Hello there. I’m a new host and have been reading all the informative posts on here. My space is a private guest house with kitchen. I have a mini fridge in the space that I put waters in. Are there any other must haves I should put in there? I leave snacks on the table, but wanted to know if others have had good feedback on other things.
Thanks in advance for any suggestions.
well.. imo this is also understandable: for example: we never drink milk at my place.
we would put it available if a host asked for it but the question is:
did you ask?
I'm actually kind of amazed to see how many folks here consider milk to be an essential food item. I don't think I've had a glass of milk since I was about 10 years old.
@Letti0 I agree with the Yuck factor. The thought of drinking a glass of milk is actually revolting to me. I can't even stand looking at those milk industry ads that feature celebrities with a "milk mustache", turns my stomach.
isn't it amazing how each person has their preferences and these items that are a must?
for example: eggs are a must-have for me.
and I was eating no meat for more than 20 years but now I do eat it often...
Our listing is a separate apartment within our home, with its own kitchen and bath. We provide coffee, tea and leave a non-dairy creamer that won't spoil stocked as I'm not always there due to work/school when the guests arrive.
Hi Casey and Dane'lle!
In my lil frig downstairs, I have 2 small cans of lime Perrier, 2 small cans Izze drinks, 2 small V-8s.
I used to provide bottled water but I stopped providing water......I had to replace it too often, and it was too heavy. Instead, now I have a Brita water filter downstairs just for them, with their own drinking bottles. Regarding milk, these lil containers are $1 each. You don't have to refrigerate them, but I do anyway. They last forever.
Like traditional drink boxes, these are 8-oz, prepackaged, single servings that come with their own straw attached, or you can peel the foil wrapper away at the top to easily pour into another container (or to sip directly from the carton). They come in four flavors – traditional ‘white’ milk, vanilla, chocolate and strawberry.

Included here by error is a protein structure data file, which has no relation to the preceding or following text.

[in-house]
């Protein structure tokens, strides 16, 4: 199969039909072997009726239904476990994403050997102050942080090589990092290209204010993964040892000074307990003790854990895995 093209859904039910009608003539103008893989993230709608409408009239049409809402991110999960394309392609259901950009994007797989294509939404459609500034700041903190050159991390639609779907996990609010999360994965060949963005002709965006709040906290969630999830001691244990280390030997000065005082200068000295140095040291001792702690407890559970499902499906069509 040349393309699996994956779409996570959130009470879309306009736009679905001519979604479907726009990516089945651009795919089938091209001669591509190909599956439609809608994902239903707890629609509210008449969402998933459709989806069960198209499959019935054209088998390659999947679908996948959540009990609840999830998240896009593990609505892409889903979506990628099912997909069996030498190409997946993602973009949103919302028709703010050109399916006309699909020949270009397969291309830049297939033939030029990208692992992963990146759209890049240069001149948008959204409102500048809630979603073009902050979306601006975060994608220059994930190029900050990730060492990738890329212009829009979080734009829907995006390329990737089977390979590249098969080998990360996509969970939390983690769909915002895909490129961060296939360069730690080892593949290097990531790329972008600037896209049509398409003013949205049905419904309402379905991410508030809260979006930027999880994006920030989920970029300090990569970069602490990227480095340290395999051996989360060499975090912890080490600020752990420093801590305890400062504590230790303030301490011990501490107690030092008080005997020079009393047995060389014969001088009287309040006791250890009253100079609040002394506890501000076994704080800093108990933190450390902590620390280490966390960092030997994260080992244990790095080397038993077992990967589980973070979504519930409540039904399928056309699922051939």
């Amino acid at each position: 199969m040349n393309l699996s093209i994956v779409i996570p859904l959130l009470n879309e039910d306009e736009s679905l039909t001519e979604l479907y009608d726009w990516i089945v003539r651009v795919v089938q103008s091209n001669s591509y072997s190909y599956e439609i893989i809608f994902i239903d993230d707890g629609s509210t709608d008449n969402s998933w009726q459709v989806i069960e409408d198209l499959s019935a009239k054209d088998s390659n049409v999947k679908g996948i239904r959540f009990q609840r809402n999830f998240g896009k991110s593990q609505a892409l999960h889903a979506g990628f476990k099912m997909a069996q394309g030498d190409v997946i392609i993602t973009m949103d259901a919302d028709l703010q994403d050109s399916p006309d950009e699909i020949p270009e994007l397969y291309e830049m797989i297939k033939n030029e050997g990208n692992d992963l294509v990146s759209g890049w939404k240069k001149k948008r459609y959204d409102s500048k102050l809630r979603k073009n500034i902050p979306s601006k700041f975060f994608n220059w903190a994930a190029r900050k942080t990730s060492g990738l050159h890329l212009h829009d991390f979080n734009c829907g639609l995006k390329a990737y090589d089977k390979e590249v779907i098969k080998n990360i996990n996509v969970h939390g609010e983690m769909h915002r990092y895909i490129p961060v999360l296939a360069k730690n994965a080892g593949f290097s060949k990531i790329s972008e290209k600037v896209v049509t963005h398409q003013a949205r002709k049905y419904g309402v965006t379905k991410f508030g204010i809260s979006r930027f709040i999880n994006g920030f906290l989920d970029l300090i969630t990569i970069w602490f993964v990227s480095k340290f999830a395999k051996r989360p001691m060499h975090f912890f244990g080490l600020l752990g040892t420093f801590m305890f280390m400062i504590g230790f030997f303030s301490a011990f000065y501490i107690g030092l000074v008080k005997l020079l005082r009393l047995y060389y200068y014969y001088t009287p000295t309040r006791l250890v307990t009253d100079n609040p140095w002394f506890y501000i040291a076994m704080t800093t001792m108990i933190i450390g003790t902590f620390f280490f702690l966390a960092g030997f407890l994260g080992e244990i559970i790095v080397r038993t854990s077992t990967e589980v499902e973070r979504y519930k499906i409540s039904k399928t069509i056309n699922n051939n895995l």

Due to the way in which the milk is processed, the single servings do not need to be refrigerated, which makes the options for transporting them almost limitless. From the Horizon Organic website:
Single serve milks are packaged in aseptic tetrapaks and unopened will keep at room temperature up to seven months or until the date code. The milk is pasteurized using UHT or ultra-high temperature process which is similar to UP or ultra-pasteurization, in which the milk is heated to >280° F for 2-3 seconds, but packaged in a sterile environment thus extending its shelf life. The package itself is durable, lightweight, convenient for transport, and uses low energy and few materials. It is recyclable at any local program that accepts aseptic packages.
Since I don't let the guests use my kitchen, I include a microwave and coffee maker downstairs also, with oatmeal packets, cereal, some snacks, etc. They use the milk for their cereal, and in their coffee.
ill always remember the hostess in amsterdam had beer for us when we arrived at her place...i go for water when i host and if i can go the extra mile i would as its always good to leave a sweet memory.
I host in my home, so I don't deal with this, but my friend who has a private guest suite leaves a few cold drinks in the mini fridge, and some chips, granola bars, etc. If it's summer and hot, she'll stick a couple cold beers in there. Also coffee and coffee cream. She doesn't say she provides any of this- so it's a pleasant surprise for the guests and one they've told her they were really grateful for after a long journey- they didn't have to right away go to the store or out to eat, but could shower, unpack and relax a bit without being starving.
Promising less and providing more usually leads to satisfied guests and good reviews.
She doesn't charge extra for these things, but has had guests leave $20 on the table with a note of appreciation!
This is basically what i do. Most guests will take just a granola bar and one juice, or the chips and a beer. Approximatly one over ten guests will eat/drink it all, that's why i don't leave the same amount for a one night stay or a 3-5-7-10 days stay; i take this in consideration when i set my price, it's an output. Overall, guests are happy with the attention and are very reasonable. And yes, i do get nice notes, sometimes with tips or just a little gift, although i'm not sure the goodies have something to do with it, unless they mention it.
I provide tea and coffee but not the milk as i find now most guests have a certain preference with regards to their milk In the beginning i used to buy the longlife milk ended up throwing it out as never got used ,When guests arrive i usually say help yourself to tea and coffee but as i dont know your choice of milk its easier if you buy your own
Most guests are cool with that and totally understanding ,
A better alternative is Land O'Lakes Mini Moos Half & Half. They can be stored in the fridge or in the cupboard. Individual serving sizes of liquid real milk. Quite satisfying for most guests and easy on the host. We used to provide a pint of half & half creamer in the fridge, but sometimes it would'nt be used and wouldn't stay fresh for long.